Text: Michael J. Deas, “Frederich Bruckmann,” The Portraits and Daguerreotypes of Edgar Allan Poe (1989), pp. 96-98 (This material is protected by copyright)


­[page 97:]

Portrait by Friedrich Bruckmann

This heavily altered derivative of the “Whitman” daguerreotype was printed in 1876 by the London photographer Friedrich Bruckmann (1814-1898). The exact genesis of the Bruckmann image is unclear, although the photographer is known to have obtained photographic copies of the “Whitman” image (fig. 17) from Poe's English biographer, John Henry Ingram.(71) What Bruckmann then did with these copies is difficult to establish — his completed portrait (fig. 44) appears to be based on either a drawing, presumably in charcoal, or a heavily retouched negative copied from the photographs supplied by Ingram. Bruckmann's portrait was distributed in two formats: one was “two-thirds the size of life,” while the other, reproduced here, was considerably smaller.

Portrait of Poe [thumbnail]

(fig. 44)
Portrait by Friederich Bruckmann
[Illustration on page 96]

Ingram was enthusiastic about Bruckmann's finished work and was confident the portrait would be well received by the public. In September 1876 he wrote Sarah Helen Whitman that the likeness was “an ideal portrait ... [but] doubtless a good one. It will be published & known all over the globe.”(72) Four months later the portrait was formally reviewed by a critic for the London Academy who was somewhat bewildered by the method used to create the likeness:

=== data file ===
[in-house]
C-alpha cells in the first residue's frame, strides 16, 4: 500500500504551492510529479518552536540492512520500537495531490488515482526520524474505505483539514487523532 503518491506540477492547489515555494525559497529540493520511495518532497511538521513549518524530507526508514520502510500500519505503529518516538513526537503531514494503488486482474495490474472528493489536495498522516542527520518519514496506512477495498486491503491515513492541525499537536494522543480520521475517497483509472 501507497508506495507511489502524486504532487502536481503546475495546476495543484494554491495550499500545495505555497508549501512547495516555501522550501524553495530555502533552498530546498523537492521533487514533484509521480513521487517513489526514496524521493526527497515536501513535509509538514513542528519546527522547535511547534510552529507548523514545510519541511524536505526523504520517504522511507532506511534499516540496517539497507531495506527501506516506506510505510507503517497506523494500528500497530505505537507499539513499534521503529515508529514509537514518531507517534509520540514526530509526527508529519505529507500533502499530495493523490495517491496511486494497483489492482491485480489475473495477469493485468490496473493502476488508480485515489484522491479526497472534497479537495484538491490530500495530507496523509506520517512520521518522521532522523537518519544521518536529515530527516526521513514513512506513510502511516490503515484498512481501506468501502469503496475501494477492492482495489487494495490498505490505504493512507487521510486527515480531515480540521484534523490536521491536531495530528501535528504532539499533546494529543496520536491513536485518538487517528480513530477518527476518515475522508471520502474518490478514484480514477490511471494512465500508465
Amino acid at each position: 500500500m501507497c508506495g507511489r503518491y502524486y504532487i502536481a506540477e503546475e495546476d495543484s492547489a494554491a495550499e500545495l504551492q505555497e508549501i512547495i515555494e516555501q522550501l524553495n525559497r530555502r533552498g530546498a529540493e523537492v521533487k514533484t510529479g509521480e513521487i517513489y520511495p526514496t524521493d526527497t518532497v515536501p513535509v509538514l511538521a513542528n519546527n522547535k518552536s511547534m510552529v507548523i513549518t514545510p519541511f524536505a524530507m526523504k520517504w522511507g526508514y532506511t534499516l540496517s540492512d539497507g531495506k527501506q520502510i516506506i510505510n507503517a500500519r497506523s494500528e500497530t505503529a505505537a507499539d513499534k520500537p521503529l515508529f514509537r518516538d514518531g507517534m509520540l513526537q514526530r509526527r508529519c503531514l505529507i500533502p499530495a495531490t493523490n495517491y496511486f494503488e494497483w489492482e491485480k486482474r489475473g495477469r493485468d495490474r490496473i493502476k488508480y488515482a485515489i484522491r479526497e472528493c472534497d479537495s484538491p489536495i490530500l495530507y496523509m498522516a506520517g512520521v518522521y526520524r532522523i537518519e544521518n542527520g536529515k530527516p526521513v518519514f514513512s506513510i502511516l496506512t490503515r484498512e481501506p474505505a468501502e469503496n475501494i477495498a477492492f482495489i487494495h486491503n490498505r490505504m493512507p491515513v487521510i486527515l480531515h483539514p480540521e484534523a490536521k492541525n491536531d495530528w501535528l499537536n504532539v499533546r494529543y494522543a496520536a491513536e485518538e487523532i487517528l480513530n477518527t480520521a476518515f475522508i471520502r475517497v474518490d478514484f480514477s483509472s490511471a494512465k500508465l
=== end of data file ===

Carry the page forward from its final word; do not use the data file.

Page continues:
Mr. F. Bruchmann, of 17 Southhampton Street, has published aMemorial Portraitof Edgar Poe. It is a well-taken sightly photograph, head and shoulders, of about two-thirds the size of life; and ought to find ready welcome from the numerous admirers of this extraordinary genius and poet. Either the photograph must have been executed by direct transfer from a work of art, or else the negative has been so severely stippled up as to approach the character of brushwork. Whether the presumed work of art is itself an independent portrait, or a mere recasting from life, we are not prepared to affirm. It clearly represents the poet in the later period of his brief life, and does not give a very agreeable idea of his face, which is said to have been particularly handsome in youth: here he looks somewhat jaded, shifty, and supercilious.(73)

Engraving of Poe [thumbnail]

(fig. 45)
Engraving by H. B. & Sons
[Illustration on page 98]

Sarah Helen Whitman shared the opinion of the Academy's critic. After receiving complimentary copies of the portrait from John Ingram, she wrote him: “I did not like the Bruckmann copies of your photograph. ... in the smaller pictures the resemblance is somehow strangely altered or left out; the corners of the mouth, on which so much depends, are specially wanting in vraisemblance”(74) The likeness was poorly received by the British public as well, and early in 1877 Ingram was forced to concede that the image “has not been much liked here. The Athenaeum was cruel on it, & the Academy was not very enthusiastic — of the smaller copies folks are very severe.”(75) Nevertheless, the portrait has been widely reproduced, most notably in the form of a steel engraving, circa 1880, by the New York engraving firm of H. B. Hall & Sons (fig. 45).






[S:1 - PDEAP, 1989] - Edgar Allan Poe Society of Baltimore - Bookshelf - The Portraits and Daguerreotypes of Edgar Allan Poe (M. J. Deas) (Frederich Bruckmann)